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Luce I (Destroyer No. 99)


Stephen B. Luce, born on 25 March 1827 in New York, N.Y., was one of the Navy's outstanding officers in many fields, including strategy, seamanship, education, and professional development.

Entering the naval service on 19 October 1841 as a midshipman, he served with the Atlantic coast blockaders during the Civil War, and commanded the monitor Nantucket at the siege of Charleston, S.C. In 1862, while serving as head of the Department of Seamanship at the U.S. Naval Academy, he prepared one of the first seamanship textbooks used by the Academy.

After the war Luce organized the Navy's apprentice training program to prepare seamen and petty officers for fleet duty. From 1878 to 1881 Capt. Luce was inspector of training ships and, as commodore, he commanded the U.S. Training Squadron from 1881 to 1884.

Based on Luce's urgings and exhaustive reports, the Naval War College at Newport, R.I., was established on 6 October 1884 with Rear Adm. Luce as its first superintendent. He was also instrumental in starting the U.S. Naval Institute and its Proceedings. He again served at sea before retiring on 25 March 1889. He returned to the War College in 1901 and died on 28 July 1917.


(DD‑99; displacement 1,191; length 314'5"; beam 31'9"; draft 9'2"; speed 35.0 knots; complement 133; armament 4 4-inch, 2 1‑pounders, 12 21-inch torpedo tubes; class Wickes)

The first Luce (Destroyer No. 99) was laid down on 9 February 1918 at Quincy, Mass., by the Fore River Shipbuilding Corp.; launched on 29 June 1918; sponsored by Mrs. Boutelle Noyes, daughter of Rear Adm. Luce; and commissioned on 11 September 1918, Lt. Cmdr. Ralph C. Parker in command.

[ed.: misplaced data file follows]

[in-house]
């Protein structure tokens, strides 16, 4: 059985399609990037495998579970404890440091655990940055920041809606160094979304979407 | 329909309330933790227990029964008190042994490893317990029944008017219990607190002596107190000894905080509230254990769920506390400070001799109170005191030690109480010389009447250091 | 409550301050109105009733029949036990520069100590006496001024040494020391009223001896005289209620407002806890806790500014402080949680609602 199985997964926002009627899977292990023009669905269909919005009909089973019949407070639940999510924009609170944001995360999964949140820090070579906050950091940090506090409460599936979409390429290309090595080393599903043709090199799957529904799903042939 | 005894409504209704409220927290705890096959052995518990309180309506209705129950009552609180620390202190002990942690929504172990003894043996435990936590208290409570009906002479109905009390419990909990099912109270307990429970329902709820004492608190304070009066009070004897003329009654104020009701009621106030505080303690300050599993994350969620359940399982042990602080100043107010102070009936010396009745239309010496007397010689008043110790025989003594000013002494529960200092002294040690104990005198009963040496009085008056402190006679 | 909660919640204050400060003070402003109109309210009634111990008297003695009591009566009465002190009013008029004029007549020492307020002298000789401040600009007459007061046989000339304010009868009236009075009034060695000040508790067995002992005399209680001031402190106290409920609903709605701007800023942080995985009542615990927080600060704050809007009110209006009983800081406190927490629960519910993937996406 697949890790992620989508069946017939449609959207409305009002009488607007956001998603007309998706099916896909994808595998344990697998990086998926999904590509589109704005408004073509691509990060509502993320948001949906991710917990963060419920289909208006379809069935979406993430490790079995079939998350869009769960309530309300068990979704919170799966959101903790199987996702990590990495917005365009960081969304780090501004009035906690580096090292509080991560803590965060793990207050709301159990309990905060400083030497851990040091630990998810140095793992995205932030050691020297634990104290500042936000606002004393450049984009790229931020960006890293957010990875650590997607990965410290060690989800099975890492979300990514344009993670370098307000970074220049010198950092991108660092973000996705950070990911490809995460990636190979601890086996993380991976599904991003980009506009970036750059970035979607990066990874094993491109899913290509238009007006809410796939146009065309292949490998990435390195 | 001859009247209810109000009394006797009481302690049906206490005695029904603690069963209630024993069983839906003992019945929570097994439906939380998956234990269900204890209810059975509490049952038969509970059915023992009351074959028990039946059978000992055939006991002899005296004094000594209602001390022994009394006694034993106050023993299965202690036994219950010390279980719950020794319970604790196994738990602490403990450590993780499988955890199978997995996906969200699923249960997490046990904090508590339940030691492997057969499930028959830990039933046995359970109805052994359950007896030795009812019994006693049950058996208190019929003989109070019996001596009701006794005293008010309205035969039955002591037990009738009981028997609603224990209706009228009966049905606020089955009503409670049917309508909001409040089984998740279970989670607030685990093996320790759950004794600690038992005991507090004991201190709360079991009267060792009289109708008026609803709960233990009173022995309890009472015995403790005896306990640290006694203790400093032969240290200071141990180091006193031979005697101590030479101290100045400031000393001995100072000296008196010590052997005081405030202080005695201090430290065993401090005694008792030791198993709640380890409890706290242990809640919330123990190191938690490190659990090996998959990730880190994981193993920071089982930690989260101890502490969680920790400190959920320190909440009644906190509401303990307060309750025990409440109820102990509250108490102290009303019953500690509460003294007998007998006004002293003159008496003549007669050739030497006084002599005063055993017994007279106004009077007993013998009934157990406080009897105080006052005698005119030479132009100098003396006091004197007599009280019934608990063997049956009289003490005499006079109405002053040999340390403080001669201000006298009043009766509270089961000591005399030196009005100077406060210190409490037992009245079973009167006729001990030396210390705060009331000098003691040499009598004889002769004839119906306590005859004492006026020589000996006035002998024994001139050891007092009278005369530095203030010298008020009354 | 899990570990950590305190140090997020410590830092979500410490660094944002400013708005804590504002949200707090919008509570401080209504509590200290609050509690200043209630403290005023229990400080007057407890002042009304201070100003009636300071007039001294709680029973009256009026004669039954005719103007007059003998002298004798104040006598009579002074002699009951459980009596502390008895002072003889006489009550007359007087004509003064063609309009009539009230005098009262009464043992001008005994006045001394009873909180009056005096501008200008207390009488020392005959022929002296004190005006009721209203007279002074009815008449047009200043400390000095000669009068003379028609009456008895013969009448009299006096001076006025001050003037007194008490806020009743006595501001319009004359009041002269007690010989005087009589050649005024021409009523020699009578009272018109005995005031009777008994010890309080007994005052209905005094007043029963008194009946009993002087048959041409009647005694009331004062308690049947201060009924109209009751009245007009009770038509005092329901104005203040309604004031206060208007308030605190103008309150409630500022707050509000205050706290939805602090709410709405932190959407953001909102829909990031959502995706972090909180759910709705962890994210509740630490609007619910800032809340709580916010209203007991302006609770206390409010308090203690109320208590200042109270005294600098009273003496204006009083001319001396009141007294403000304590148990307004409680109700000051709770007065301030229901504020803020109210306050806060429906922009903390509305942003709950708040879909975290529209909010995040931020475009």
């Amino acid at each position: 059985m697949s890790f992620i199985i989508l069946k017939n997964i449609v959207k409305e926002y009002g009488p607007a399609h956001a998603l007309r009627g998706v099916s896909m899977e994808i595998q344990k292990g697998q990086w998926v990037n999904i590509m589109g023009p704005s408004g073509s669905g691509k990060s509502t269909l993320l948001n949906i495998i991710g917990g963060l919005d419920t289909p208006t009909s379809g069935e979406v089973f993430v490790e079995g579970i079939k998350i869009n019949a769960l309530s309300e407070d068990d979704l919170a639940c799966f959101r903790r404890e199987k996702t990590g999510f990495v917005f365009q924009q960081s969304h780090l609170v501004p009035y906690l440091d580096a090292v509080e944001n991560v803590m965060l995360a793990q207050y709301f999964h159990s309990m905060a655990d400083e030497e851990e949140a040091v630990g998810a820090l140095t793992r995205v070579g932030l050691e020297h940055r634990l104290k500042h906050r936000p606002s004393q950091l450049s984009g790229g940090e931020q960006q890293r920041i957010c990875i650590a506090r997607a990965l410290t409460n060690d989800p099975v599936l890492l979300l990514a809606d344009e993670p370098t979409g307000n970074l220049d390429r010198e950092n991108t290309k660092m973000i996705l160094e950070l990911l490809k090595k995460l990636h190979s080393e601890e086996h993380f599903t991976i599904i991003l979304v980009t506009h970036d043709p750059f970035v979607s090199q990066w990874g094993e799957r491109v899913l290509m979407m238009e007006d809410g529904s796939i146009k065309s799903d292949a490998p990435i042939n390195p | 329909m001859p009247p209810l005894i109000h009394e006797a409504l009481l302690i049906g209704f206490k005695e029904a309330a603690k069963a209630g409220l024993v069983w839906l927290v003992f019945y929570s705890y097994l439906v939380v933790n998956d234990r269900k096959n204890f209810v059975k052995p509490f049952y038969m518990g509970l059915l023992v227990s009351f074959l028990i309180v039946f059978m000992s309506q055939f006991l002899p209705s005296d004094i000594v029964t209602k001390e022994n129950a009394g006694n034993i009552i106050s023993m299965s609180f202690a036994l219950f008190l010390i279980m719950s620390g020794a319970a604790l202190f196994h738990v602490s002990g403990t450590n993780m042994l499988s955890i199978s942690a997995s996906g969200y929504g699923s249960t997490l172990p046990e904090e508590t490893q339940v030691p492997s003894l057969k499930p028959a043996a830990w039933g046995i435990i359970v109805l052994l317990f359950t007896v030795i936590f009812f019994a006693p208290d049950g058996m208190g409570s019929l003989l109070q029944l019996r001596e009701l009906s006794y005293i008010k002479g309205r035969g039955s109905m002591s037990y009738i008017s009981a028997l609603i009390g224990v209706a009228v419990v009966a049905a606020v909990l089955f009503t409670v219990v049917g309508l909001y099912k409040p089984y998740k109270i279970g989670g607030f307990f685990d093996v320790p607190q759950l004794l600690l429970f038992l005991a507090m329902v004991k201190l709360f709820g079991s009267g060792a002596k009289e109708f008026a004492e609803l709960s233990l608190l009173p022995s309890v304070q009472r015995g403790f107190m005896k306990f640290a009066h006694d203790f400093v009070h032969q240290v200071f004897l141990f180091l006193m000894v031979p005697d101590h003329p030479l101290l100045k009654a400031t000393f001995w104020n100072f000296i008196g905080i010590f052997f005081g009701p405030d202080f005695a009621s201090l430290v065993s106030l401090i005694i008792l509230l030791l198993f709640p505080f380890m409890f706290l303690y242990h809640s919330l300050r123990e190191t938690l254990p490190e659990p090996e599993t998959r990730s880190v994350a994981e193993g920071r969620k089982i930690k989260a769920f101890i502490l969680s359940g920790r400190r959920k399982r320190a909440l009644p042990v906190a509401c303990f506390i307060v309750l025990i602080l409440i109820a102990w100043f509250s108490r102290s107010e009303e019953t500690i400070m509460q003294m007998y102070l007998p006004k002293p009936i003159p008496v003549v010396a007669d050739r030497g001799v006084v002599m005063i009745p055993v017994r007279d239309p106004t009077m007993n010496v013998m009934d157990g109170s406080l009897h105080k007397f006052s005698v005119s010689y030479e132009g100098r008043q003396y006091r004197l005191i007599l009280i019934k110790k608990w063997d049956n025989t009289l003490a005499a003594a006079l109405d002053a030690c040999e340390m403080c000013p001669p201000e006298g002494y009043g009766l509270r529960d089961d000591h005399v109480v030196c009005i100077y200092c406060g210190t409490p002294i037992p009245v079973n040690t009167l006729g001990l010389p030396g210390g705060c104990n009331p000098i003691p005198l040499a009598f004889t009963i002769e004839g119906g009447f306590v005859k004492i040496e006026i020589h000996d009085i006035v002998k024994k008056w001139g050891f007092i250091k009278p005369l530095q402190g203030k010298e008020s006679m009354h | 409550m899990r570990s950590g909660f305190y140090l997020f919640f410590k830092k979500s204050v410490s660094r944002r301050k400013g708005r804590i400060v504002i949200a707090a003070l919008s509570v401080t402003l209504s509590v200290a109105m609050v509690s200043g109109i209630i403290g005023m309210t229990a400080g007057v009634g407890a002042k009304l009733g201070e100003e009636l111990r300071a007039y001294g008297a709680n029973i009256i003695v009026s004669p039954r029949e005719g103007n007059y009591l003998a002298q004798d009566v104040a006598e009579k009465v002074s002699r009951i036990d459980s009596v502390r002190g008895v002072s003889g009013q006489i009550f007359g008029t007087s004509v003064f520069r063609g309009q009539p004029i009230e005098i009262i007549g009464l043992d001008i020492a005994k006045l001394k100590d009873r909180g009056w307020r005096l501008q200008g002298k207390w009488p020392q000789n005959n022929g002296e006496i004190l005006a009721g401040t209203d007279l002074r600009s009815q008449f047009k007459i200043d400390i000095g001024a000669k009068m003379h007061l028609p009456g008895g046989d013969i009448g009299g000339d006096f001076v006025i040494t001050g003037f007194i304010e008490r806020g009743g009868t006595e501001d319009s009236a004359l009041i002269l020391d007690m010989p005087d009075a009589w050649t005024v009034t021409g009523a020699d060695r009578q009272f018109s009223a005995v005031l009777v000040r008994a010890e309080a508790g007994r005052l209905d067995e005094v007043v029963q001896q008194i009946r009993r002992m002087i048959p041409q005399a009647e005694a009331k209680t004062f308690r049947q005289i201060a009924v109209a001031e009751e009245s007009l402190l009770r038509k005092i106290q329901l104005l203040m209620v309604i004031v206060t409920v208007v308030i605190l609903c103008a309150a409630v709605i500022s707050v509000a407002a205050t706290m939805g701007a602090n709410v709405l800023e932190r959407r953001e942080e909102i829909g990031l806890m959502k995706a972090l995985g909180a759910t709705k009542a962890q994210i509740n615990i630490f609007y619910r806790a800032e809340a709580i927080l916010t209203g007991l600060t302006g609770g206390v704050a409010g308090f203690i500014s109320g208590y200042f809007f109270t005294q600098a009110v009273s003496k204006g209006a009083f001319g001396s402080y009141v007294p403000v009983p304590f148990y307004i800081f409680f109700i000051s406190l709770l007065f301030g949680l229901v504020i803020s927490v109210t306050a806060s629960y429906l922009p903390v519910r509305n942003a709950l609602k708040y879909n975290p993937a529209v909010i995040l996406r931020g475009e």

Luce departed Boston on 19 September 1918 and reported to Commander Cruiser Force, Atlantic Fleet, in New York two days later. She sailed with Troop Convoy 67 for France on 23 September. Upon arrival at the Azores on 1 October, she was detached and proceeded to Gibraltar on 19 October. The ship performed escort and patrol duty in the Mediterranean for the duration of the Great War [World War I].

On 26 November 1918 she departed for the Adriatic and for five months patrolled the area in cooperation with the Food Commission. After voyaging to the eastern Mediterranean, Aegean, and Black Seas in May and June 1919, she returned to Gibraltar on 27 June en route to the United States. She arrived New York on 10 July and proceeded to Boston for overhaul.

On 29 October 1919 she was transferred to Reserve Squadron 1, Atlantic Fleet, and on 18 March 1920 was reclassified as a light mine layer. In April she departed Boston for Newport where she operated with the destroyer force until July. On 5 July 1921 she joined Mine Squadron 1, Gloucester, Mass., and participated in tactical exercises until October; during that time, on 17 July 1920, she was given the designation DM-4. After conducting operations in the Caribbean in January 1922, Luce arrived at Philadelphia where she was decommissioned on 30 June 1922.

Luce was recommissioned on 19 March 1930 and sailed to Panama on 18 April where she operated with submarines of the Canal Zone Control Force until May. She returned to the east coast on 4 June and trained with Mine Squadron 1 until steaming to Boston where she was decommissioned on 31 January 1931.

Stricken from the Navy Register on 7 January 1936, ex-Luce was sold to Schiavone‑Bonomo Corp., New York, on 29 September 1936 and scrapped on 13 November 1936.

Updated, Robert J. Cressman

27 March 2023

Published: Mon Mar 27 11:16:22 EDT 2023